See complete UAV products, and learn more about service and support offered from RDO Integrated Controls.

 

March 29, 2017  |  Category:

What You Want to Know About FAA Part 107 and Drones

What You Want to Know About FAA Part 107 and Drones

On June 21, 2016, the FAA announced that Part 107 Rules for UAS (Drone) Operations in the National Airspace had been finalized.

The new rules went into effect on August 29, 2016, opening a door for many potential pilots interested in commercial activities using UAVs. With the new rules, there are many opportunities for the use of UAVs in agriculture, civil engineering, aggregate, and mining industries. It will now be easier for companies to become compliant to fly commercial UAVs.

Here are highlights and updates from the Part 107 ruling since it was originally announced:

Getting the Part 107 Remote Pilot Certification for non-FAA Pilots

  • To become certified you simply need to take and pass a 60-question Knowledge Test at an FAA testing center with a minimum score of 70%. There is no flight test required to obtain your Remote Pilot Certificate.
  • The FAA has several online resources, including a study guide, the actual ruling known as 14 CFR Part 107, and many other information manuals.
  • RDO Integrated Controls offers a regulatory training package to help you prepare for your Part 107 exam and comply with federal regulations when operating your UAV.
  • After the exam, all information is submitted through the FAAs Integrated Airman Certification and Rating Application (IACRA), where they conduct a background investigation, evaluate your test score, and either approve or deny the application.

Getting Part 107 Remote Pilot Certification for current FAA Pilots

  • Part 61 Pilots are not required to take the Knowledge Test at a testing center, but must complete an online training course, called "Part 107 small Unmanned Aircraft Systems (sUAS) ALC-451"
  • Current pilots then need to complete and submit Form 8710-13 (FAA Airman Certificate and/or Rating Application for a remote pilot certificate).

Current 333 Exemption Holders

  • Your FAA Pilot must complete the online Remote Pilot Certification training online before the implementation of Part 107.
  • Your 333 Exemption is still valid per the time period stated on it.

Pending 333 Exemptions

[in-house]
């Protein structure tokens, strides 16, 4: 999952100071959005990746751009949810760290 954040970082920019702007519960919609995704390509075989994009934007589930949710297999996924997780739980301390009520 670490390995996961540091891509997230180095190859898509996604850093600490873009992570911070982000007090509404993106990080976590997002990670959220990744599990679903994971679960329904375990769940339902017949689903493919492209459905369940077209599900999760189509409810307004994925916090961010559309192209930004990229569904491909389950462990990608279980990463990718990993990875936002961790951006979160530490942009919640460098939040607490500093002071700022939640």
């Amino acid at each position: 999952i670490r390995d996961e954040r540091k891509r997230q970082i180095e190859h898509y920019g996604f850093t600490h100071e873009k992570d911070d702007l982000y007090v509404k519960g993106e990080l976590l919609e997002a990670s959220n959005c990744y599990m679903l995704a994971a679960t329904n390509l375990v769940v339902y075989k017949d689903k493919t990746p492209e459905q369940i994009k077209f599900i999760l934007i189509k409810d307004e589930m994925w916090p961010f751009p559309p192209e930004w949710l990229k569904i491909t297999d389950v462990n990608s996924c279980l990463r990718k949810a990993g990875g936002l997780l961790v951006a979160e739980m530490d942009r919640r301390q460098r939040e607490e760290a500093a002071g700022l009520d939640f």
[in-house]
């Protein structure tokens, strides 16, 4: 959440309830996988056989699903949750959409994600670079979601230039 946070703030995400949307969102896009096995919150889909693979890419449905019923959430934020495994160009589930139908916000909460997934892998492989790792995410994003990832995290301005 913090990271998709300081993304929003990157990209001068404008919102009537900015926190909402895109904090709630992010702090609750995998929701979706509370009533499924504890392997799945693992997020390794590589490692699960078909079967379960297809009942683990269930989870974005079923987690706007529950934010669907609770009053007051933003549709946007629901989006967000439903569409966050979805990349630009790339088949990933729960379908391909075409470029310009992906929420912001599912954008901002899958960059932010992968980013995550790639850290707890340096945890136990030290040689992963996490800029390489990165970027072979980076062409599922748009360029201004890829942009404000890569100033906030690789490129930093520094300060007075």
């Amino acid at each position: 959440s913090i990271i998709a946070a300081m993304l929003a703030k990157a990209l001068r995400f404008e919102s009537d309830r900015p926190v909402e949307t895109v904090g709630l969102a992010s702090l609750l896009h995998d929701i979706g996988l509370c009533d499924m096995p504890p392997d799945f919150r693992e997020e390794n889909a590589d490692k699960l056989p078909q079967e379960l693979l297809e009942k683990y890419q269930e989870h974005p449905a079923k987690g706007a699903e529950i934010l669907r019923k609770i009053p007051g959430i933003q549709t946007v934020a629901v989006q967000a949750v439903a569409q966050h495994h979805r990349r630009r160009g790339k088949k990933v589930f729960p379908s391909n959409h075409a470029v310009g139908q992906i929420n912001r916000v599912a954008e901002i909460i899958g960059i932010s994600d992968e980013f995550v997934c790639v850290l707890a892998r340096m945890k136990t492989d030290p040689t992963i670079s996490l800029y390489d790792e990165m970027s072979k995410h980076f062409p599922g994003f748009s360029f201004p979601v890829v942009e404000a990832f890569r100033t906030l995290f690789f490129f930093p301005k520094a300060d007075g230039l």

• You will be notified by the FAA that you are in one of three tiers and be given options to continue or transfer to Part 107

FAA Approval

  • You will be required to be approved and vetted by the FAA through its IACRA system before being issued your Remote Pilot Certificate. This process can take several months to complete because of the amount of time required to complete a background investigation, evaluate your application and test scores, and officially approve your request.

What are the final rules?

  • A summary and a complete overview of the final rules, known as 14 CFR Part 107, are available on the FAA website.

Bring UAV Technology to the Jobsite
The team at RDO Integrated Controls is offering special rates and a one-year warranty on select drones from its loaner/demo fleet. Contact the team at RDO Integrated Controls to find out more about complete UAV products available or to learn more about our exclusive FAA Compliance package, including best practices, tips, and training on topics related to FAA compliance.

This blog was originally posted on June 21, 2016 and updated March 15, 2017.

 

March 15, 2017  |  Category:

An Ever-Changing UAV Industry and its Customers

An Ever-Changing UAV Industry and its Customers

Not long ago, UAVs were a new technology – admired by many and successfully used by few. Fast forward to today, drones have found their way onto numerous jobsites, and are successfully being used for numerous applications. However, the story doesn’t end here. In fact, the story of UAV technology on the jobsite likely won’t ever end; instead, it will continue to grow, change, and evolve.

Because of this, RDO Equipment Co. and RDO Integrated Controls have continued to make significant moves in the UAV space. Our teams strive to make the technology and products accessible to more customers, and have expanded offerings to provide more choices.

The agriculture industry has been a major focus, with the additions of the senseFly eBee SQ and Sentera DJI Phantom drones. Another major area of focus is the construction industry, particularly, using UAV technology for surveying and mapping.

Last year, RDO Integrated Controls expanded its UAV offerings with the addition of the new senseFly albris drone. One of the albris’ biggest advantages is its ability to switch between capturing video, still, and thermal imagery, all during the same flight.

The team at RDO Integrated Controls is also offering the senseFly eBee RTK drone. Designed to be a survey-grade mapping drone, the eBee RTK is compatible with most base stations and can provide accuracy down to 3 cm with no need for ground control points.

Meeting the changing needs of customers and an ever-evolving product line doesn’t come without foresight. And looking ahead, our team sees surveying and mapping as major areas of potential for integration of drones on construction jobsites.

For those interested in putting UAV technology to work on the jobsite, RDO Integrated Controls is offering special rates and a one-year warranty on its loaner/demo fleet of albris drones. Contact the team at RDO Integrated Controls to find out more.

See complete UAV products, and learn more about service and support offered from RDO Integrated Controls.

This blog was originally posted on January 5, 2017 and updated March 1, 2017.

 

March 2, 2017  |  Category: UAV